Here’s what I didn’t do: Calculate the value of the property tax deduction; calculate the value of the mortgage interest deduction; compare those, along with other deductions, to my standard deduction based on the size of my family to determine if itemizing made sense in future years; then use that analysis to figure out if I should purchase a home and how much I could pay.

I’m certain there are people out there who do this, but I’m a numbers guy, and I didn’t do it. And none of my numbers-oriented friends do it. And my wife certainly didn’t care about such things. Instead, we all approached home ownership the same way, based on our age and stage of life.

Based on our 30 years of research and analysis at Dent Research, I know that most consumers approach life just like I do. We don’t ignore financial factors; we’re not stupid.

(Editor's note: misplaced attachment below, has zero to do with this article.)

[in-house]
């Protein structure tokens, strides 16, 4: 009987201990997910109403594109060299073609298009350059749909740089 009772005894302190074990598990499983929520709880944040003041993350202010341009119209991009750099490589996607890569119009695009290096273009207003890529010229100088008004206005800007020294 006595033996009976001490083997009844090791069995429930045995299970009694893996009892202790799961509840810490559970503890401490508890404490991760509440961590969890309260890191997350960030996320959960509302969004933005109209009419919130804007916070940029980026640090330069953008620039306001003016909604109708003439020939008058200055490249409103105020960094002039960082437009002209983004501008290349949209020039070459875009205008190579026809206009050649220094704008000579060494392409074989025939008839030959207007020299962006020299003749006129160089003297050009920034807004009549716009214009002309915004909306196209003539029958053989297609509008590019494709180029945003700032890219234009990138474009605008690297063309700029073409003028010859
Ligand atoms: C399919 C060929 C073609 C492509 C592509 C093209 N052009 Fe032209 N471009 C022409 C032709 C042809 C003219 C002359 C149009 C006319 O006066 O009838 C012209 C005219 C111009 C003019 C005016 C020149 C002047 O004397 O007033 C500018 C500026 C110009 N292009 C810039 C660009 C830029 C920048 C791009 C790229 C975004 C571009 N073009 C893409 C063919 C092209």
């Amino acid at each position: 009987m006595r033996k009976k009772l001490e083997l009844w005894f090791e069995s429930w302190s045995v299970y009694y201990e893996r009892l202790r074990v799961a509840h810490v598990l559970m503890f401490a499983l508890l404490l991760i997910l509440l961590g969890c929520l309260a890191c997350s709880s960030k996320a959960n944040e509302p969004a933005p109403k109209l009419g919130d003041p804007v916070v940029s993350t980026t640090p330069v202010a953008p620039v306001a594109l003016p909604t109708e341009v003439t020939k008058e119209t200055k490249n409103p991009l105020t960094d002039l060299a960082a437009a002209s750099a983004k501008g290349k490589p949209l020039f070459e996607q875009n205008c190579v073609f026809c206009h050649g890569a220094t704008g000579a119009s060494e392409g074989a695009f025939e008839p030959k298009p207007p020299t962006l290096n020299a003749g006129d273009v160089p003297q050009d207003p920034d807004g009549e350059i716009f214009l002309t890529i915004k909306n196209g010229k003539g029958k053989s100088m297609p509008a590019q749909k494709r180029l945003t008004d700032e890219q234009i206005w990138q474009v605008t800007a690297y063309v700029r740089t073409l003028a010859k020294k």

We just understand that if you lived life according to exact financial calculations, making nothing but quantitative, rational decisions, you’d miss out on many good things.

We wouldn’t drive nice cars, since basic vehicles provide the same thing (transportation between two points). We’d only buy homes if price appreciation and tax deductions outweighed associated costs, including the opportunity cost of doing other things with our capital.

I think if I tried to follow this logic my wife would hate me. I know my kids would, and I’d probably have a little self-loathing to throw in as well.

That’s what makes all the hand-wringing over eliminating or curbing the home mortgage deduction so laughable.

Such calculations aren’t what drive most homebuyers. It’s where they are in their life cycle!